Advice for young tech entrepreneurs from young tech entrepreneurs
In the corporate world, work and home are two separate entities. But for 21-year-old tech entrepreneur Russ Earl Malangen, they are one and the same: he lives in a modest apartment that also serves as the headquarters for his startup company, LX Innovative Solutions.
Located just beside De La Salle University (DLSU) in Taft, Malangen’s flat contains what you'll find in a typical home for the college or the recently-out-of-college crowd: double deck beds, a mini kitchen, and a small common table. Except the table is littered with various machine parts, and a single sheet of white pape plastered on the wall with the words, “Change the World" and in a smaller font size, "E=mb squared".
About the reference to the famous Einstein formula, Malangen, the young company's founder and CEO, says it's a joke, showing that "we, entrepreneurs, don’t know everything,”
A college student in his fourth year of Manufacturing and Engineering Management in DLSU, Malangen shares the flat with three of his co-workers, all of whom are still in college: Gabriel Melendres (20), Paolo Gonzales (22) and Tatsuya Sato (21). Their intern, Joseph Katigbak (19) lives just next door.
"Change the world" is their mantra, which for the older, more jaded lot is perhaps hackneyed. But for this young group, it holds water, if only for their inspiring enthusiasm to stoke the entrepreneurial spirit this early on.
What drives this enthusiasm? What drives young individuals to take a stab at the competitive startup industry? In an interview with Rappler, they answer these, hopefully inspiring more young potential entrepreneurs to start early and pine for startup success.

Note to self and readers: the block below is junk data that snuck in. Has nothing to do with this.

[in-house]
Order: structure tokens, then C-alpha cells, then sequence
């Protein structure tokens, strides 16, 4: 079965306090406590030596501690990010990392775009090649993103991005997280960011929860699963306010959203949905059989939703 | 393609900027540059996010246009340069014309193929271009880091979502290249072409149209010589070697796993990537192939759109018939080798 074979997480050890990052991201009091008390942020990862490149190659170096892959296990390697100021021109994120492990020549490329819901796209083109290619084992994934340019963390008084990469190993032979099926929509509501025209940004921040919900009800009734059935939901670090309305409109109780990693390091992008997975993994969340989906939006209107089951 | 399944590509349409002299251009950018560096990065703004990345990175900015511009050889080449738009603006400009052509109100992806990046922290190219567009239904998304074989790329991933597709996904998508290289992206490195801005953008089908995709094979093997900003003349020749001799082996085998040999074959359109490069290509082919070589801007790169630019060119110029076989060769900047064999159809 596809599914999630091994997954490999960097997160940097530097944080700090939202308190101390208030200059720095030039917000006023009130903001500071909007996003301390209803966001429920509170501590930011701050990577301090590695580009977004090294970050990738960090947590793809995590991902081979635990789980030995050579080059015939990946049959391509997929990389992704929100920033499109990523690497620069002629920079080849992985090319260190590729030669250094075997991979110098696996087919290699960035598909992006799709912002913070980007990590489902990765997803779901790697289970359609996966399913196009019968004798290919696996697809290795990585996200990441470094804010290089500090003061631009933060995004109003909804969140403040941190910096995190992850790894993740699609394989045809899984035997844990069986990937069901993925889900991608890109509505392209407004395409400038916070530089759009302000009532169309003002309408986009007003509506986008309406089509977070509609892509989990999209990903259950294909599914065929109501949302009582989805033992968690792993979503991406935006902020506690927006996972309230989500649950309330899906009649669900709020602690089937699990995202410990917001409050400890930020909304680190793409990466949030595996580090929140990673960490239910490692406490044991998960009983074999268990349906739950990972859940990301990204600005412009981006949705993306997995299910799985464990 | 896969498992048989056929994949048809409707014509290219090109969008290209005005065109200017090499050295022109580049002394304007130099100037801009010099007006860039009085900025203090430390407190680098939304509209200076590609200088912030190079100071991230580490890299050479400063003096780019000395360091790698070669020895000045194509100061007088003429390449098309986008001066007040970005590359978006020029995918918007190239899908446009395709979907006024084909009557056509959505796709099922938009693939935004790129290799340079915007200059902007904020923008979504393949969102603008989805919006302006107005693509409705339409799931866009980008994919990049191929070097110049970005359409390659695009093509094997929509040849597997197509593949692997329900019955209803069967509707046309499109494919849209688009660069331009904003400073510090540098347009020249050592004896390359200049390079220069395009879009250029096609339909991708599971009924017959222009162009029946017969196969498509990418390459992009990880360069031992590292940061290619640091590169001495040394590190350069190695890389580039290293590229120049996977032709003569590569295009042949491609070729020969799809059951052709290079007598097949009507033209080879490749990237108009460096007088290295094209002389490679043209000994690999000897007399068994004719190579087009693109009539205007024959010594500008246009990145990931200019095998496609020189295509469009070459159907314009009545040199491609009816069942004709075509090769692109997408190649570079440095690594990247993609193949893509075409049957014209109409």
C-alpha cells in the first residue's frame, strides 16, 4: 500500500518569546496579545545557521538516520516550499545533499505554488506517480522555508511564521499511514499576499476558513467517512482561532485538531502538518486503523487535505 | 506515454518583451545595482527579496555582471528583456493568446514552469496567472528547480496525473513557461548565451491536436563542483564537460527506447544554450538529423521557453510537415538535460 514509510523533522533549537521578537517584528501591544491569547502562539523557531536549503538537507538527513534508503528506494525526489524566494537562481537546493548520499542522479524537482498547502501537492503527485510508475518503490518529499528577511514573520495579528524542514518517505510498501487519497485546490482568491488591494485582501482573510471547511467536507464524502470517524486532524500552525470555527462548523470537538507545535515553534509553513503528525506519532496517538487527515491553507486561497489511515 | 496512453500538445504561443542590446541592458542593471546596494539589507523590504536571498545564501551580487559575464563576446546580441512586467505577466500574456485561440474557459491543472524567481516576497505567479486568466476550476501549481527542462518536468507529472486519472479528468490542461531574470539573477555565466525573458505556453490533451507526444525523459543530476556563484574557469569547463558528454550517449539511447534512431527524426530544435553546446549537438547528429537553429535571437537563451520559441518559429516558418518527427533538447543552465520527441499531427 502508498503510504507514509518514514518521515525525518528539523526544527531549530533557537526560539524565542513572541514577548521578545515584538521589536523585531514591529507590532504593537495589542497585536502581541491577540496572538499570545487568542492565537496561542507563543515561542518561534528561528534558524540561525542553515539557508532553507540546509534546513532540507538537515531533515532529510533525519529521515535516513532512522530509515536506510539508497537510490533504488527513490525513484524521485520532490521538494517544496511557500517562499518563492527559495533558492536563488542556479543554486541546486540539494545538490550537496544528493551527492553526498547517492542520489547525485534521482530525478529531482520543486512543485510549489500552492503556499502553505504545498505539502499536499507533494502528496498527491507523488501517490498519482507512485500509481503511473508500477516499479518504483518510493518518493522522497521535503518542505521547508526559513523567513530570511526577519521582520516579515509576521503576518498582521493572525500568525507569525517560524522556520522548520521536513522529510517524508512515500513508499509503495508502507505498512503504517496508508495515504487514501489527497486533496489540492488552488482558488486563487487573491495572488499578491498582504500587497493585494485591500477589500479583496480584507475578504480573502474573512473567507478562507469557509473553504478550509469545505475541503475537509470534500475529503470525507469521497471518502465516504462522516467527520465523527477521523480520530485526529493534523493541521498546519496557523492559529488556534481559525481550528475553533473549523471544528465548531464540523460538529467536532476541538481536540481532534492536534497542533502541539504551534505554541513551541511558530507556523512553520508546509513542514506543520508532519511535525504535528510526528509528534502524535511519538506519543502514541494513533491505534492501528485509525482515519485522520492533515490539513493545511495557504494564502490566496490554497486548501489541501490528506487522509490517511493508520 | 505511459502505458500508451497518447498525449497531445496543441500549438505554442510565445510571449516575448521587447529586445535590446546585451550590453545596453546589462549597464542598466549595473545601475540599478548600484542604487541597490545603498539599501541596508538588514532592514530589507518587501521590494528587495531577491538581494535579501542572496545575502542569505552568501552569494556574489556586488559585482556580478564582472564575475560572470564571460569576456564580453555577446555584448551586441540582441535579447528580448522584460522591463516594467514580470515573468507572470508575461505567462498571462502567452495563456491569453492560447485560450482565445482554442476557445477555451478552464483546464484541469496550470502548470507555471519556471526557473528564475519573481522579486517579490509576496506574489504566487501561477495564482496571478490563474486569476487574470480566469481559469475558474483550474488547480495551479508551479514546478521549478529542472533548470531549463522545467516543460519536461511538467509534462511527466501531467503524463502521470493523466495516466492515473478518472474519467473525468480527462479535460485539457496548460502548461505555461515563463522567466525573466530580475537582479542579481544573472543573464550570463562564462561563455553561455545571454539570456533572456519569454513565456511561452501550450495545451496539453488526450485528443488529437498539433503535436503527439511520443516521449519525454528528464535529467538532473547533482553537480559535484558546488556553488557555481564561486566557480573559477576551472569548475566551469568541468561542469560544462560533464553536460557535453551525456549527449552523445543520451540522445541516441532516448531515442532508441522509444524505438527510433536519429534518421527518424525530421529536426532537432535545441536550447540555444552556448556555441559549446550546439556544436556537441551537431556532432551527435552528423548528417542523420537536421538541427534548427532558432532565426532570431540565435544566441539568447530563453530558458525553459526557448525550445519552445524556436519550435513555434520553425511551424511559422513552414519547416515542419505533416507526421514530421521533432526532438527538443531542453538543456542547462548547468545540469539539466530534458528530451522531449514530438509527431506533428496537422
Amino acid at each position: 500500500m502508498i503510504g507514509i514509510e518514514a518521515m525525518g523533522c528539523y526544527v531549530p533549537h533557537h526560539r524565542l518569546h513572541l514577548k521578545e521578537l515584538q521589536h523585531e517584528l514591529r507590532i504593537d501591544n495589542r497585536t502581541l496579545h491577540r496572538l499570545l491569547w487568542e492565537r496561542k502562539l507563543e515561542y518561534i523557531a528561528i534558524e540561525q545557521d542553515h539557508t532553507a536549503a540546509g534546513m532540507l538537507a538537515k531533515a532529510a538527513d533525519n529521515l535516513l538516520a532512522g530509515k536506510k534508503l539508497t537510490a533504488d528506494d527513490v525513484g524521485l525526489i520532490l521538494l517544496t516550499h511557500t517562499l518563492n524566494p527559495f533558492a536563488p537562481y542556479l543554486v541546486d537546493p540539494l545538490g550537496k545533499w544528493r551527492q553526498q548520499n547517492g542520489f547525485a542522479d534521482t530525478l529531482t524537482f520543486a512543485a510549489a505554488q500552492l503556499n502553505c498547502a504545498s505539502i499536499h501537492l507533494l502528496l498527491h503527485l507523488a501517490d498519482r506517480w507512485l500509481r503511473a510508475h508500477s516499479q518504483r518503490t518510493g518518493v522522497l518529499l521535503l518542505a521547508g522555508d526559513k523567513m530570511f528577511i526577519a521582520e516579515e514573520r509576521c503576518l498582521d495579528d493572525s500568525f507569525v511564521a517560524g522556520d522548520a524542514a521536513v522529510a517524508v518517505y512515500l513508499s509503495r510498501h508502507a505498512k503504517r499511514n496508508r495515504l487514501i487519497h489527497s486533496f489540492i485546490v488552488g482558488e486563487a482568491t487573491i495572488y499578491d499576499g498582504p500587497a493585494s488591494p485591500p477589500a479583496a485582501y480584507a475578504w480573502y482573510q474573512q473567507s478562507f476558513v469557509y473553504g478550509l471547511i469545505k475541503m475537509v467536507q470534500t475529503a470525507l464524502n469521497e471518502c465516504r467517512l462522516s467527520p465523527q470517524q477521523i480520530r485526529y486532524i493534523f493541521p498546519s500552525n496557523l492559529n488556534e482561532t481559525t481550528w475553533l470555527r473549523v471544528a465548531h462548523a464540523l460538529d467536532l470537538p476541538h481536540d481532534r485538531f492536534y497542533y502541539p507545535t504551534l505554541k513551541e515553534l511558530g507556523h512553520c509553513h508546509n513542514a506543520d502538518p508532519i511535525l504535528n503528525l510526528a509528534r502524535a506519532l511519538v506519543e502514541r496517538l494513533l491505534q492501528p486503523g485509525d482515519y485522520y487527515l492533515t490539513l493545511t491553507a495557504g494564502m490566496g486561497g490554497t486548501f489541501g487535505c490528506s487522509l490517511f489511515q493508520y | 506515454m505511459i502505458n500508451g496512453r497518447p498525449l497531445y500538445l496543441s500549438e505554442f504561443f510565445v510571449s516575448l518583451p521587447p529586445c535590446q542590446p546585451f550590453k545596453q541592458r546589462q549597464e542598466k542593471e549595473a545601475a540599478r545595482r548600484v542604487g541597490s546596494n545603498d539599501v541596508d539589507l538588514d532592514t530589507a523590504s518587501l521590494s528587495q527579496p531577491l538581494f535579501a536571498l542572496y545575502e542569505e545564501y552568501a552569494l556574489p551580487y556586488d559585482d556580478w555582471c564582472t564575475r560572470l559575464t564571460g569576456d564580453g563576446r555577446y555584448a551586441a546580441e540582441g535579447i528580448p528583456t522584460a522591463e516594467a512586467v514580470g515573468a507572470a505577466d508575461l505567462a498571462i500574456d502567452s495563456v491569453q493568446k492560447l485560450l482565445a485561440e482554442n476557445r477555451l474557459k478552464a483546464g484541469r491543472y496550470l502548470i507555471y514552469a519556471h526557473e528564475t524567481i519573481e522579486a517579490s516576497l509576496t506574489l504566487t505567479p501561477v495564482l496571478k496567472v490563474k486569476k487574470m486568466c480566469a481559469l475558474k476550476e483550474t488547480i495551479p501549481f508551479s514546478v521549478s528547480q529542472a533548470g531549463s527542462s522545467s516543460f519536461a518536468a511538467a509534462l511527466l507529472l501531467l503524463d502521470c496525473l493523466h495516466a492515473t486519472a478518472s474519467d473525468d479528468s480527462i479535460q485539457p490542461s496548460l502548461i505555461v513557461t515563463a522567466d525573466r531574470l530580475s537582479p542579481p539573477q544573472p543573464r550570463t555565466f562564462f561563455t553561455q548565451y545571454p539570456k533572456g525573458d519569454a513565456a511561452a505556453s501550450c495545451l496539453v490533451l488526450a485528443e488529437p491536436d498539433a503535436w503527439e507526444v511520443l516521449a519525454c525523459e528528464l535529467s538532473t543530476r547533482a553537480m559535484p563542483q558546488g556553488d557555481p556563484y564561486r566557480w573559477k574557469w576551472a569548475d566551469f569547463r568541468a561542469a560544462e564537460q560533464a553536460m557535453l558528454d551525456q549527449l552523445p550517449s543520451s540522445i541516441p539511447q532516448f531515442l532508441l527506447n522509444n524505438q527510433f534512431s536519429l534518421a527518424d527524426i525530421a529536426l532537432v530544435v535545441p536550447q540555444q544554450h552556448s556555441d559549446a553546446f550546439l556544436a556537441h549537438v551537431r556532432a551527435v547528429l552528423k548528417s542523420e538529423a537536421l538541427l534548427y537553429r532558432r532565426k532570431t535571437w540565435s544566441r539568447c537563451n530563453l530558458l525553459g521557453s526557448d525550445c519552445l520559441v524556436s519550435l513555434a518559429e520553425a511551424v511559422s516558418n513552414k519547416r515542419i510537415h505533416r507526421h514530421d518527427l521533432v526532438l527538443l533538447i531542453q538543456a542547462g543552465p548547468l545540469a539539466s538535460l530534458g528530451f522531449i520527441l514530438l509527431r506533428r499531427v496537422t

"A different dream"
Two years ago, LX Innovative Solutions was a mere idea born in a coffee
shop. At present, they offer automation solutions to various industries using robotics and AI. Currently, they have in-development projects like CULTERRA: Automated Outdoor Smart Farming Modules; LIFELINE: Wearable Emergency Room Peripherals with Advanced Analytics; and the Retail Store Consumer Analytics Module for Real-Time Footprint Tracking, to name a few. Their portfolio is here.
“I entered the startup scene way back in 2015,” Malangen said, who admits that his
love for tech goes back to his childhood days. “I used to be part of the Robotics team in grade school and high school at La Salle Greenhills. Soon, I did a bit of programming [and tried out] other fields like AI and Internet of Things (IoT). In college, I entered and won in hackathons.”
Asked why he ventured into the startup scene, Malangen explained that many college graduates usually went into corporate jobs that, for him, didn’t allow for self-fulfilment. “I wanted to stray away from the whole corporate thing. I wanted to do something where I can be in control and where I can be at my own pace,” he said.
Melendres, the cofounder and chief marketing officer, agrees with him. “Working for multinational companies is a dream come true for some students. For us, we want
something different – for ourselves and for the people around us. When you're in the
startup industry, it's not all about the money. It's basically finding a problem and finding a solution – that has never been done before,” Melendres said, who had also won in a pitching competition before.
Melendres added, “I thought it was all about the money. But after being in the startup scene, I found my own passion. Ever since, I became more self-aware.”
For Sato, the business operations associate, finding like-minded friends who shared
his interest was the key factor in his involvement in tech startups.
Recently Sato and Gonzales, pictured below, won the Nikkei Special Award in the FIN/SUM FinTech Summit 2017, a pitching competition in Japan.
Katigbak, the intern who specialized in embedded systems engineering – a branch of computer engineering focusing on the synergy of hardware and software – admitted that his interest in startups was a result of being an "inventor by heart." “Through my
inventions, I can help a lot of people, and bring value to their lives," he said.
On solving problems and sustainability
“It’s a good time to be an entrepreneur here in the Philippines. There are a lot of
problems around us. Just go outside and you will see a lot of problems,” Malangen
notes, gesturing to the window overlooking a congested Taft avenue. It was barely 3 in the afternoon and a gray mist hung over the air.
“The only proven ways to achieve innovation are through startups and entrepreneurship. They are the only ways that prove that humans have evolved,” Malangen said.